You've translated so many sacred texts. Was it inevitable that you would come to the Gita?
SM: I've been interested in the Gita since 1972 or 1973. I've had it in mind for a dozen years that someday I might do it, because I've felt that what's out there at best has been mediocre. There are lots of good literal translations, but I never felt that there was any music in any of them. Without music, the whole power of it is to some extent lost.
Do you think the Gita says something that no other sacred text out there does?
I don't. I think it says some of the essentials in a way that no other sacred text does and puts it in a dramatic context. The whole setting of the Gita and the life and death struggle makes it passionately attractive in a way that a more serene or contemplative setting might not be. Some people are drawn to it, people who might not be drawn to the Tao Te Ching, because the whole devotional side is central in the Gita. It's pretty lacking in the Tao Te Ching because there is nothing to be devoted to. There is no God language. So it's not that it says anything new. All of the supreme sacred texts are coming from the same insight. But anybody will find something to recognize and something to work with. You mentioned in your notes that many people, including Gandhi, have had problems with the second part--particularly Krishna's logic where he convinces Arjuna to kill his kinsmen. I think the part that's revered is the part that so deeply comes from the essential place. That essential place has nothing to do with advocating violence or the caste system or all the cultural paraphernalia that are attached to the poem. The poem does come out of a specific cultural context. I think people intuitively understand that that really isn't central. A lot of women, for instance, find the Gita extremely important and maybe central in their spiritual life. They're willing to overlook the fact that it is completely male-oriented. I have noted places where it could be extremely demeaning to women, but that's just the cultural context it comes out of. People recognize how pure and how open-hearted and marvelous the poem is. It comes out of consciousness which is really transparent. People can get tied up into mental knots about these other issues if they want to, but it's really secondary.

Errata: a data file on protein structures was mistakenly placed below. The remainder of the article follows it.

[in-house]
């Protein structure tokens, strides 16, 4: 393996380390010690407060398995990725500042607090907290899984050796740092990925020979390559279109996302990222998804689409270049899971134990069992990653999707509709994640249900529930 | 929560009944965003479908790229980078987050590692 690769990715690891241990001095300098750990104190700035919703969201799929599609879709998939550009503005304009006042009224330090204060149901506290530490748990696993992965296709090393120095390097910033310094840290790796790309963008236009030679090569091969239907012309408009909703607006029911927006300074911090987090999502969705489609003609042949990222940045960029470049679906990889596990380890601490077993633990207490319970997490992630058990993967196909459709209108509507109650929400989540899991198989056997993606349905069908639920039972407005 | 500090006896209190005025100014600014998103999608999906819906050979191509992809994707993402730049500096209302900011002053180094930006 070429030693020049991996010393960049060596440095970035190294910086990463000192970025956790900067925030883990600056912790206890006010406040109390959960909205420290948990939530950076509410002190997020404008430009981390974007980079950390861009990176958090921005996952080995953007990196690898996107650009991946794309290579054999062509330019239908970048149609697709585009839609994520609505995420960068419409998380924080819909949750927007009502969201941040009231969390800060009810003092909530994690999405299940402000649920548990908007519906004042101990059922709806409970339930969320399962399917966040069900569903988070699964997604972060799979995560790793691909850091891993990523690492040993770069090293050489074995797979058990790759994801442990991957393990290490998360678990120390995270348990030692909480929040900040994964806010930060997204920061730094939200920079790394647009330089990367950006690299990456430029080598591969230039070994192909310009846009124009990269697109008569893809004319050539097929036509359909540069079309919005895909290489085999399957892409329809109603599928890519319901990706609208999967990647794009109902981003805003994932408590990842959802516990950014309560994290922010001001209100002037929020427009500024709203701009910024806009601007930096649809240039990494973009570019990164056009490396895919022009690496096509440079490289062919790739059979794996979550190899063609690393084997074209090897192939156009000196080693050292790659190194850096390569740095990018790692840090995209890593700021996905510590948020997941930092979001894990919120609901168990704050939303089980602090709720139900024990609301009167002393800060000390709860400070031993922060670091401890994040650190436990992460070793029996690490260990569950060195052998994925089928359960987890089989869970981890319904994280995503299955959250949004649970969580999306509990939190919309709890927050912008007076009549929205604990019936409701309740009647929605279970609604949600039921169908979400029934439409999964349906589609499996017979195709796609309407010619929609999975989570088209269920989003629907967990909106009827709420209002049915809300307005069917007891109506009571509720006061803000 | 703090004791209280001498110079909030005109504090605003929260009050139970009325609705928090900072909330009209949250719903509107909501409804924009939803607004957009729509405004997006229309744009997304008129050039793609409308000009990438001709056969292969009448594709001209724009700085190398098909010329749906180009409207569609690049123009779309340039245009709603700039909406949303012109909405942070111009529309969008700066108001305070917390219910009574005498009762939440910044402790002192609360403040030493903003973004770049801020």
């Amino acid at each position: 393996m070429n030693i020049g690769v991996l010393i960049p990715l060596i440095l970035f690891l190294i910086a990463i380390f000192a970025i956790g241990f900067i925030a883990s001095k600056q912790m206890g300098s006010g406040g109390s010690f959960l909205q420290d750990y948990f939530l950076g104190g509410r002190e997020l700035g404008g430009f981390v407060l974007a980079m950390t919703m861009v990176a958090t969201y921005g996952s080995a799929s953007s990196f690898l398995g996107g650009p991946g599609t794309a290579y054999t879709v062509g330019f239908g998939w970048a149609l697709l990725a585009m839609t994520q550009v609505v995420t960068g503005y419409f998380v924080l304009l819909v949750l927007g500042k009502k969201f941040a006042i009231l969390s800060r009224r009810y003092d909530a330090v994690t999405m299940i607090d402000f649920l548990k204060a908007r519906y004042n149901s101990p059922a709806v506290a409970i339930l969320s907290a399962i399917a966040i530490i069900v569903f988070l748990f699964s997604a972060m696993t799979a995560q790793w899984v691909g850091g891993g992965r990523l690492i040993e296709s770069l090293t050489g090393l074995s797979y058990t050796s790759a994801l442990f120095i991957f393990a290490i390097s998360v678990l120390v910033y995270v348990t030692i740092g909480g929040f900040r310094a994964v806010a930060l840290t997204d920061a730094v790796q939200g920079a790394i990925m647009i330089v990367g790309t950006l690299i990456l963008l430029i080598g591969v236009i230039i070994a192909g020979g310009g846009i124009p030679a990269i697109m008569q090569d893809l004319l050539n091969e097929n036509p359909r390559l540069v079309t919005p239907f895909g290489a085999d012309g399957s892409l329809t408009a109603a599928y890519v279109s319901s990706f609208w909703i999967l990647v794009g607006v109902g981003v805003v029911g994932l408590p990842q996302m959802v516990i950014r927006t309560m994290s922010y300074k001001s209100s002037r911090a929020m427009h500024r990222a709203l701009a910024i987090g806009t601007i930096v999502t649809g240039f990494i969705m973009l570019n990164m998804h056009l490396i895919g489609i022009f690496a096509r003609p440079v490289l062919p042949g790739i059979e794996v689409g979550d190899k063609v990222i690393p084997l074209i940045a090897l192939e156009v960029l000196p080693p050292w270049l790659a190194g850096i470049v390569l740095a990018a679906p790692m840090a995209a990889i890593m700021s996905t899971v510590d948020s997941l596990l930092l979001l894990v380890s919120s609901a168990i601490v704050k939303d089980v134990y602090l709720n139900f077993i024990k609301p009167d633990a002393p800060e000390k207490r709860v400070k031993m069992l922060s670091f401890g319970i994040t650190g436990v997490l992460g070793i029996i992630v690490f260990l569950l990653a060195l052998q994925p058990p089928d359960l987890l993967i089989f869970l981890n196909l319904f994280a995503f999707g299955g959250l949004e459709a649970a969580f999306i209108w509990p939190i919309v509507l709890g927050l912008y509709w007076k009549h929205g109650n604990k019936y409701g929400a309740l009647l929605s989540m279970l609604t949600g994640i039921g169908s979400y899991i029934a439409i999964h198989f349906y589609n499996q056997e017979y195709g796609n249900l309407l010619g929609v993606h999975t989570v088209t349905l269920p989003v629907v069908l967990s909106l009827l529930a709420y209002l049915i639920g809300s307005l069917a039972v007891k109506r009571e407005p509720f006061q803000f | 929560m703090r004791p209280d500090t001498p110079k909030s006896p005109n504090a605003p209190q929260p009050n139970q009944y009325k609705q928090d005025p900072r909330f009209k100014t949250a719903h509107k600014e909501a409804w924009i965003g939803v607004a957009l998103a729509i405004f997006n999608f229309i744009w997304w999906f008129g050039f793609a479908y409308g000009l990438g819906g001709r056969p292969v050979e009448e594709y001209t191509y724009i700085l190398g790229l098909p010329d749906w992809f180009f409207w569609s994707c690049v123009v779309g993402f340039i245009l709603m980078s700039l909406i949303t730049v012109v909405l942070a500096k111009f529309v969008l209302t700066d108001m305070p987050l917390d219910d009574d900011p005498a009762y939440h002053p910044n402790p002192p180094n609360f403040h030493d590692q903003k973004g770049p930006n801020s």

A central tenet of the Gita is that "you have no right to the fruits of your actions." Is that a stumbling block in a capitalist society?Not only is it not a stumbling block, it's an enormous help and opportunity. On this particular point, the Gita is totally in harmony with the Tao Te Ching, with Zen, and with any of the clearest spiritual traditions. The central insight is that if you let go of results, if your mind is open enough not to get stuck in any concept of the future or the past, you will be a lot more effective as a capitalist or as a husband or as a mother, or as a chess player or anything.
Of all the sacred texts you have translated, which was the most difficult? How does the Gita stack up?The Gita wasn't difficult at all for me. The difficulty at the beginning of the project was simply finding the music. Once I had found that, everything fell into place. I finally found the rhythm when working on one line in Chapter 9. There was something so right to that in my ear. I knew that it would accommodate the power and the beauty of the text.
How would you describe that rhythm?
It turns out to be the same rhythm that I used in the Book of Job: a loose three-beat line. It's like the detective stories where the criminal hides something in the most obvious place where people won't find it. Suddenly, it was the most obvious thing in the world. Once I had that, everything unrolled, as opposed to (for instance) the Book of Job, which took me 17 years from beginning to end. But it's really not a question of the text. It is a question of my consciousness. When I started Job, my mind wasn't clear, and I was very confused in my life. By the time I came to these other texts, my mind was clear, there was no effort involved.